Real Assets Adviser

July 1, 2022: Vol. 9, Number 7

$0.00 Add To Cart

From the Current Issue

The trinity of editorial content: For separation of church and state, some things must be sacred

At the start of each production cycle, I find myself staring at the blank canvas. It’s a big canvas. You might have noticed that our 68-page magazine has a huge news hole, with an editorial-to-advertising ratio of roughly 3-1, meaning 75 percent (48 pages) of the magazine’s page count is devoted to news stories and features. You might have noticed each edition is absolutely stuffed with reading material, and beautifully rendered by our exceptionally talented magazine designer, Maria Kozlova.

Q&A: High time for an update on the cannabis business with one of its leading players

It would be hard to exaggerate the excitement many investors felt when cannabis was legalized and its many investment opportunities presented themselves — the growing, the processing, the product production, the retailing, and so on. All that excitement seems to have subsided the past few years, as the many realities surrounding the business appeared to staunch the unbridled growth investors anticipated. But things are not always as they seem. Consider that several cannabis companies are headed toward $1 billion in sales, and there are many reasons for optimism, according to Michael Apstein, principal founding partner at Primary Growth Partners (PGP), and interim CEO of PGP Brands.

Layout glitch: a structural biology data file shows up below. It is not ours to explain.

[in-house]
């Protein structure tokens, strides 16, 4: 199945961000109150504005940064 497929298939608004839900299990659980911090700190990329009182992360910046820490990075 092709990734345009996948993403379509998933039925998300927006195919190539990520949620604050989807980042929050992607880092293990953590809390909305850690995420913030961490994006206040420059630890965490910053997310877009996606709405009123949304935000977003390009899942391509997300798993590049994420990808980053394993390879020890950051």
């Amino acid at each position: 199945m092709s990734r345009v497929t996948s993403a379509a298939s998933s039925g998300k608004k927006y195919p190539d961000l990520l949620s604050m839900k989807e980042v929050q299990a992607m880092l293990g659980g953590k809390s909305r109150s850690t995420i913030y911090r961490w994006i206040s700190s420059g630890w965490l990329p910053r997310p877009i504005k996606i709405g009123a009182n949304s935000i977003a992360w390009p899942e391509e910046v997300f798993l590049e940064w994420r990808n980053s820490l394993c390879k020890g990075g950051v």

Globalization lives: Corporate America is well positioned for a tri-polar world

Globalization isn’t dead, but it is being refined and reconfigured. As Bank of America noted in a recent essay, U.S. multinationals confront a much more challenging environment than in the past, given rising government calls for “reshoring,” economic self-sufficiency and the promotion of national champions. These policy preferences are helping to sculpt a tri-polar world — a world that pivots around North America, Asia and Europe.

Talking Points: Quotations from people in the news

Bruce Schnier, Harvard lecturer: “The claims that the blockchain advocates make are not true. It’s not secure, it’s not decentralized. Any system where you forget your password and you lose your life savings is not a safe system.”

Who really owns the oil industry’s future stranded assets?

When an oil company invests in an expensive new drilling project today, it’s taking a gamble. Even if the new well is a success, future government policies designed to slow climate change could make the project unprofitable or force it to shut down years earlier than planned.

Roundtable: How do your client portfolios differ today compared with 12 or 24 months ago?

Sidney Browning, managing partner and CEO, Integras Partners: "We have always included real assets, primarily in direct real estate, for client goals projected seven to 10 years in the future. In the fall of 2021, the factors of inflation, monetary tightening by The Fed, and overvalued stocks led us to replace 20 percent of most clients’ stock allocations into additional real estate exposure. We did this with a mix of NAV REITs, interval real estate funds, and private placements to provide cash flow, appreciation and flexibility."

Profile: Matt Bass, head of private alternatives at AllianceBernstein